A British actor who abandoned his Hollywood career to fight so-called Islamic State has responded to claims he is “mentally unstable”, just before he secretly returned to Syria to resume fighting.
Michael Enright, had who minor roles in films like Pirates Of The Caribbean: Dead Man’s Chest and Knight And Day, was called “violent, mentally unstable” and accused of having been kicked out of four fighting units by a man who was with him in Syria the first time.
Enright, 52, from the Moss Side in Manchester, returned to Syria to fight with Kurdish forces last weekend. On Wednesday evening, Channel 4 News broadcast an interview with him just before he left.
In June 2015, a man posted to Facebook, saying Enright was “the mentally unstable actor who is in Rojava” and was “is in danger of being killed by one of many westerners and kurds who want to bury him”.
The man wrote: “We have taken the bolt from his Ak [assault rifle] quite some time ago so he runs around taking pictures of himself in the rear saying he killed daesh with a weapon he cant even fire.”
Enright told Channel 4 News: “None of the soldiers I fought with said that at all.
“The only people who have said anything negative were the people I came with from the academy, I came over the hill with.
“The academy is a place we train, yeah. I came over the hill with four or five guys. They didn’t want me there. I had no military background. I was an actor and I didn’t realise they really looked down on that. And I am old so far as they are concerned.”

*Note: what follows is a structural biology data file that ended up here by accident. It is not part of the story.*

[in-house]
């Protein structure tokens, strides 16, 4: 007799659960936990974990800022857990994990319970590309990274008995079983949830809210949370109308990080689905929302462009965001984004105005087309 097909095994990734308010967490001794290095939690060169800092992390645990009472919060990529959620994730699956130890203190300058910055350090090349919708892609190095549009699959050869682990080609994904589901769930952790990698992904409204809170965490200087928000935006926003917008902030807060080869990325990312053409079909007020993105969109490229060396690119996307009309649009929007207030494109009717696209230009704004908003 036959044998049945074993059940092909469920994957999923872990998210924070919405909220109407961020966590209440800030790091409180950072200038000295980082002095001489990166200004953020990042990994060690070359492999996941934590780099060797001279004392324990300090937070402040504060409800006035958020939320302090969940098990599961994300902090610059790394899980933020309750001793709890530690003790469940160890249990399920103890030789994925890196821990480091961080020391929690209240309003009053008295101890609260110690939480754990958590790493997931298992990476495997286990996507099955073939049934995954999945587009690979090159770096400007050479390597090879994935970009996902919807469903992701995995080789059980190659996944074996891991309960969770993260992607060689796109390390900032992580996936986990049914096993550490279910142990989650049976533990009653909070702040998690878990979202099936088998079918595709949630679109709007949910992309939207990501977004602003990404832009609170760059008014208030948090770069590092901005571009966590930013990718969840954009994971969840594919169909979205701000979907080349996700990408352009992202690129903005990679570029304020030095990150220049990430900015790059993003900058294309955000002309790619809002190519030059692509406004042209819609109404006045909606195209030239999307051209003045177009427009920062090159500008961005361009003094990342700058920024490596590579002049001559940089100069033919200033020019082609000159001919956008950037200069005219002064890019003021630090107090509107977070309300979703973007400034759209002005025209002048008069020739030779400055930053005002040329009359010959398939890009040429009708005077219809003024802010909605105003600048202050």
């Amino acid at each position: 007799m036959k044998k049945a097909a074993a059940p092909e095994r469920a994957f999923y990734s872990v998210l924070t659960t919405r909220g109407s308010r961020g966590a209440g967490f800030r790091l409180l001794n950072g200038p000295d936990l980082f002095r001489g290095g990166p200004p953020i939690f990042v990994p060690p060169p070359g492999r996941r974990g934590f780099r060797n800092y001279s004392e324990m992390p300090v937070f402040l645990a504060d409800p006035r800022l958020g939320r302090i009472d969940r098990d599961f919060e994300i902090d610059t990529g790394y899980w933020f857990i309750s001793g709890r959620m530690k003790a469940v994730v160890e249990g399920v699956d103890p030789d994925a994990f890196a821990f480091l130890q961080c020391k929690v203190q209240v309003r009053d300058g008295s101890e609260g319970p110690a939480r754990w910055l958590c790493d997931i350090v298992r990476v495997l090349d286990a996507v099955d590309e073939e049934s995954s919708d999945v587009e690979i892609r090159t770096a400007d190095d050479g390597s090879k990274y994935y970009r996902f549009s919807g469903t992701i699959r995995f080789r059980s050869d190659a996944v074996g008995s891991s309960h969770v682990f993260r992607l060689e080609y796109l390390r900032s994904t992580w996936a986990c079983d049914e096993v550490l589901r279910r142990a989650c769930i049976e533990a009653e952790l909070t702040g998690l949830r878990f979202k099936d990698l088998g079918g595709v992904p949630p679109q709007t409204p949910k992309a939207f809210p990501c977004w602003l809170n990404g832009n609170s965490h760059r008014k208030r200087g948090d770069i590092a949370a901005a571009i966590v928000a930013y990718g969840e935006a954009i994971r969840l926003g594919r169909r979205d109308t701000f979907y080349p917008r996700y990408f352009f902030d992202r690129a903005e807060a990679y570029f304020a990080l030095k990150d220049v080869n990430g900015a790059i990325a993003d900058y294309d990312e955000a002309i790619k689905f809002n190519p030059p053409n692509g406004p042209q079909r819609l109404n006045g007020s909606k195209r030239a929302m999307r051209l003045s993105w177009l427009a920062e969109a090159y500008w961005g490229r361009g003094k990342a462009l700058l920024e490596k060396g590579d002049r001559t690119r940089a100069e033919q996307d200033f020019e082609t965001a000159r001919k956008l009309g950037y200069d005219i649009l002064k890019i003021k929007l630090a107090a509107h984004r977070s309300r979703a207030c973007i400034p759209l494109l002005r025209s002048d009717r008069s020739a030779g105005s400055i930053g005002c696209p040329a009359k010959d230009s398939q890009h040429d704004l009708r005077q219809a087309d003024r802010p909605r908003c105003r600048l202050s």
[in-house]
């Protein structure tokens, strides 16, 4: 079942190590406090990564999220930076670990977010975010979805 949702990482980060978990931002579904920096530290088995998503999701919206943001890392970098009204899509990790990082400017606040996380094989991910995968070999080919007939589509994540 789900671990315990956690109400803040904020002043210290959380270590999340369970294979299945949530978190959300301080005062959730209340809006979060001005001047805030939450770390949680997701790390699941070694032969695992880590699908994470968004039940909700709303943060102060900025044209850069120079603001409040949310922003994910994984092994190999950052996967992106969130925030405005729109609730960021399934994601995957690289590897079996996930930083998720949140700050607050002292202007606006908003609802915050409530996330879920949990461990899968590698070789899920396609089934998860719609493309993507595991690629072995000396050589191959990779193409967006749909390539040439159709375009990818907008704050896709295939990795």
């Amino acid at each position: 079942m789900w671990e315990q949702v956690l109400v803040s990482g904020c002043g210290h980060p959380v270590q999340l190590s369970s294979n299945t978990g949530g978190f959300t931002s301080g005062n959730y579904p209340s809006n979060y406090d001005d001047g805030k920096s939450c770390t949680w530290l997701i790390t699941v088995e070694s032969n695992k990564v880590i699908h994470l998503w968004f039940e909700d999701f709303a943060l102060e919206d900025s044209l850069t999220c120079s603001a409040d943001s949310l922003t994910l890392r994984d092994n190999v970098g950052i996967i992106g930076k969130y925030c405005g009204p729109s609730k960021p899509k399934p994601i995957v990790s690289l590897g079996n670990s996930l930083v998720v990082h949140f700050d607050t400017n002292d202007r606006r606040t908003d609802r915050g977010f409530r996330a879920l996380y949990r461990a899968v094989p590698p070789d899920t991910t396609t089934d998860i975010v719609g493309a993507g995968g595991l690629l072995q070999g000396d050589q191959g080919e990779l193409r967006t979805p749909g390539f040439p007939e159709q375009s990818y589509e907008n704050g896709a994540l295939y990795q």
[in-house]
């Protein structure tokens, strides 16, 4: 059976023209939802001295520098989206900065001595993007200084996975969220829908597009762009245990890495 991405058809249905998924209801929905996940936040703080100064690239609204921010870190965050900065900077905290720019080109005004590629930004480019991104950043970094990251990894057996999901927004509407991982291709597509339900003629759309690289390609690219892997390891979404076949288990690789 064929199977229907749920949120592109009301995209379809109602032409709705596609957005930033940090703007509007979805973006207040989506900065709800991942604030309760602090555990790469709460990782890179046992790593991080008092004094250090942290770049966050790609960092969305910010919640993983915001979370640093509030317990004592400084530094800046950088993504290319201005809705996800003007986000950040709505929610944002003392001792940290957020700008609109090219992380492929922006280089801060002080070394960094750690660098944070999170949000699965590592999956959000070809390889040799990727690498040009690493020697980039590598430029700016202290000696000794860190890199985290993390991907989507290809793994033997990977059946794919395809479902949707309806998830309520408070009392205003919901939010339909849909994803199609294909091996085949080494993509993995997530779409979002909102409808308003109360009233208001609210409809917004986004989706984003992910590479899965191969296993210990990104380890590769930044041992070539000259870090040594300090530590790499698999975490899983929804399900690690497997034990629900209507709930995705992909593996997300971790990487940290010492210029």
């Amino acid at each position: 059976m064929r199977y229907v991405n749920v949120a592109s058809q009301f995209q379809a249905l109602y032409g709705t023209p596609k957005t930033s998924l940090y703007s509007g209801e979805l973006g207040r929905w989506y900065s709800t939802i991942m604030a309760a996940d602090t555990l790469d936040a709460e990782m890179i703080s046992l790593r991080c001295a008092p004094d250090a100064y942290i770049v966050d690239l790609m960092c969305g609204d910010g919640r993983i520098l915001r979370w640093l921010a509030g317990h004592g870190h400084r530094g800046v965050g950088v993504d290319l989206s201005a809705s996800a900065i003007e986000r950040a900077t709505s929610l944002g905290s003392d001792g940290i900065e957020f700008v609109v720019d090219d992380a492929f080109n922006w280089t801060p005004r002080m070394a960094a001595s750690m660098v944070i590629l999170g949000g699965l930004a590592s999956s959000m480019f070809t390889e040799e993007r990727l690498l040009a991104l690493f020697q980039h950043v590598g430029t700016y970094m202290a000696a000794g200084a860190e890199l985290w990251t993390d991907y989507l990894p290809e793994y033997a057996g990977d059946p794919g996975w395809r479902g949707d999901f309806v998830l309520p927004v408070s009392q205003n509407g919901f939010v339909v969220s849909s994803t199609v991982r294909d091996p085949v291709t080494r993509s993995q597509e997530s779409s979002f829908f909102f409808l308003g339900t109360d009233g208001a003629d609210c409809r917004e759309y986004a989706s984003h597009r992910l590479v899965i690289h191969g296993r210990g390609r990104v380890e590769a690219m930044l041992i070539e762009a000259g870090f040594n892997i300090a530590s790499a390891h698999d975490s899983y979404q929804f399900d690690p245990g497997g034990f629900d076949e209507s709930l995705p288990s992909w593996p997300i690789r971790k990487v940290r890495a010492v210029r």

He continued: “Their egos were bruised and they didn’t want me there. The YPG weren’t prepared to send me (away). They thought they were going to be in control and they weren’t. Every single one of them went home. I was the last man standing because I was determined.”
After returning from his first time in Syria, Enright tried to return to Hollywood but was detained for six weeks. He was questioned by British police after he was deported back to the UK.
He claims to have donated a captured IS flag to the Imperial War Museum.
During his Channel 4 News interview, he said it was the plight of Yazidis, a religious minority murdered, raped and enslaved by IS soldiers that led him to go to fight.
He said: “Somebody has to stand up. Somebody’s got to. I mean as we speak right now, you know, little girls are being raped. You know we should stand up to that.”
Admitting his career in films was over, he said he was willing to die fighting IS.
He said: “Either I will die over there fighting this time... [but] if, God willing, I don’t, that doesn’t happen and I make it out, then it won’t be a long fight anyway, ISIS are not going to be around in that area very long in my opinion at all.”
When asked if he was going back for the “final push” to take Raqqa, the Syrian city that serves as IS’s de facto capital, Enright said: “Yes, well to take their capital. To take their capital. I mean you know, where’s your country now? Where’s your caliphate?”